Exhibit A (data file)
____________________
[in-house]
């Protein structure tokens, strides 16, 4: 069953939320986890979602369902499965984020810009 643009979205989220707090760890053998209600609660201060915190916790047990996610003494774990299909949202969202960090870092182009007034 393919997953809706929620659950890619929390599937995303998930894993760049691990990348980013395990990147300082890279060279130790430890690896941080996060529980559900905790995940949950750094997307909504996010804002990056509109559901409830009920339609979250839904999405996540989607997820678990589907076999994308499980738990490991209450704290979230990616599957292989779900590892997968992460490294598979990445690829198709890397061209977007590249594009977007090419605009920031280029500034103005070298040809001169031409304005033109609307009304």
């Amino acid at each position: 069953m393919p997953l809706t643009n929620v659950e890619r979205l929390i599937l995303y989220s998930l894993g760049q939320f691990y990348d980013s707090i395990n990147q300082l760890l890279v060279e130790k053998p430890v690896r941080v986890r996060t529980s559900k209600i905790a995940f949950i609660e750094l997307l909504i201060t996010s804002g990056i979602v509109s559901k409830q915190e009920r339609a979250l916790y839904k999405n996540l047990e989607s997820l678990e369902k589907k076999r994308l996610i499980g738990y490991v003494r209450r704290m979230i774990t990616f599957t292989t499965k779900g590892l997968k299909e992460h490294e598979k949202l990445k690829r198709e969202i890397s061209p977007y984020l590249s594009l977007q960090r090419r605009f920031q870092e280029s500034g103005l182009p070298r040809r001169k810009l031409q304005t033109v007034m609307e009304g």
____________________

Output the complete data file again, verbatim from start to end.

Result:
[in-house]
């Protein structure tokens, strides 16, 4: 069953939320986890979602369902499965984020810009 643009979205989220707090760890053998209600609660201060915190916790047990996610003494774990299909949202969202960090870092182009007034 393919997953809706929620659950890619929390599937995303998930894993760049691990990348980013395990990147300082890279060279130790430890690896941080996060529980559900905790995940949950750094997307909504996010804002990056509109559901409830009920339609979250839904999405996540989607997820678990589907076999994308499980738990490991209450704290979230990616599957292989779900590892997968992460490294598979990445690829198709890397061209977007590249594009977007090419605009920031280029500034103005070298040809001169031409304005033109609307009304």
């Amino acid at each position: 069953m393919p997953l809706t643009n929620v659950e890619r979205l929390i599937l995303y989220s998930l894993g760049q939320f691990y990348d980013s707090i395990n990147q300082l760890l890279v060279e130790k053998p430890v690896r941080v986890r996060t529980s559900k209600i905790a995940f949950i609660e750094l997307l909504i201060t996010s804002g990056i979602v509109s559901k409830q915190e009920r339609a979250l916790y839904k999405n996540l047990e989607s997820l678990e369902k589907k076999r994308l996610i499980g738990y490991v003494r209450r704290m979230i774990t990616f599957t292989t499965k779900g590892l997968k299909e992460h490294e598979k949202l990445k690829r198709e969202i890397s061209p977007y984020l590249s594009l977007q960090r090419r605009f920031q870092e280029s500034g103005l182009p070298r040809r001169k810009l031409q304005t033109v007034m609307e009304g």